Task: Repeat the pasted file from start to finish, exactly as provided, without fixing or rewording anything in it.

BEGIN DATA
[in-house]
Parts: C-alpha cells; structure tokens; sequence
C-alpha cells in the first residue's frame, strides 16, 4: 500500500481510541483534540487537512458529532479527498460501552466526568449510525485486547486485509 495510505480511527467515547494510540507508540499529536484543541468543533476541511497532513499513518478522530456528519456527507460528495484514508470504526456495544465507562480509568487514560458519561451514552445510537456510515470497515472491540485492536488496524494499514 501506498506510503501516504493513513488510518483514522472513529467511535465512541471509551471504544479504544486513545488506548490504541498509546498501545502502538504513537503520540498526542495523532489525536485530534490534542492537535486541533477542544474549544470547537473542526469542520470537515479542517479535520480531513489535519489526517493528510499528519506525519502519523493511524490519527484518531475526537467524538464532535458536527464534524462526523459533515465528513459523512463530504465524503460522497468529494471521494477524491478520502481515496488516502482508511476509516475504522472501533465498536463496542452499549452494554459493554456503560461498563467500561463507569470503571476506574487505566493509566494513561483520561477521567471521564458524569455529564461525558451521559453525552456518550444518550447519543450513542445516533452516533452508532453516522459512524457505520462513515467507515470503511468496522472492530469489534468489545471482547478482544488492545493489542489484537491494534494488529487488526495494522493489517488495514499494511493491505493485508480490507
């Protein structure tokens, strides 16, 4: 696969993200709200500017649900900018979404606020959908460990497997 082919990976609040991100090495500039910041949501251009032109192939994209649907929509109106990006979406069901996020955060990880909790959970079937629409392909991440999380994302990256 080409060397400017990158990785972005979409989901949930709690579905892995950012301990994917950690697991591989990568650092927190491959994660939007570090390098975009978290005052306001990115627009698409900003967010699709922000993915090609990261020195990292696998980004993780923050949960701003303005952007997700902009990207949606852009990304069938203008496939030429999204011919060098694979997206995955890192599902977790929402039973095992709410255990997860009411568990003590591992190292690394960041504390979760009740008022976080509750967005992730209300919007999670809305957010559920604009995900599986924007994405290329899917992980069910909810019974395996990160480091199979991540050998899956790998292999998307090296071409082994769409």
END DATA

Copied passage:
[in-house]
Parts: C-alpha cells; structure tokens; sequence
C-alpha cells in the first residue's frame, strides 16, 4: 500500500481510541483534540487537512458529532479527498460501552466526568449510525485486547486485509 495510505480511527467515547494510540507508540499529536484543541468543533476541511497532513499513518478522530456528519456527507460528495484514508470504526456495544465507562480509568487514560458519561451514552445510537456510515470497515472491540485492536488496524494499514 501506498506510503501516504493513513488510518483514522472513529467511535465512541471509551471504544479504544486513545488506548490504541498509546498501545502502538504513537503520540498526542495523532489525536485530534490534542492537535486541533477542544474549544470547537473542526469542520470537515479542517479535520480531513489535519489526517493528510499528519506525519502519523493511524490519527484518531475526537467524538464532535458536527464534524462526523459533515465528513459523512463530504465524503460522497468529494471521494477524491478520502481515496488516502482508511476509516475504522472501533465498536463496542452499549452494554459493554456503560461498563467500561463507569470503571476506574487505566493509566494513561483520561477521567471521564458524569455529564461525558451521559453525552456518550444518550447519543450513542445516533452516533452508532453516522459512524457505520462513515467507515470503511468496522472492530469489534468489545471482547478482544488492545493489542489484537491494534494488529487488526495494522493489517488495514499494511493491505493485508480490507
């Protein structure tokens, strides 16, 4: 696969993200709200500017649900900018979404606020959908460990497997 082919990976609040991100090495500039910041949501251009032109192939994209649907929509109106990006979406069901996020955060990880909790959970079937629409392909991440999380994302990256 080409060397400017990158990785972005979409989901949930709690579905892995950012301990994917950690697991591989990568650092927190491959994660939007570090390098975009978290005052306001990115627009698409900003967010699709922000993915090609990261020195990292696998980004993780923050949960701003303005952007997700902009990207949606852009990304069938203008496939030429999204011919060098694979997206995955890192599902977790929402039973095992709410255990997860009411568990003590591992190292690394960041504390979760009740008022976080509750967005992730209300919007999670809305957010559920604009995900599986924007994405290329899917992980069910909810019974395996990160480091199979991540050998899956790998292999998307090296071409082994769409």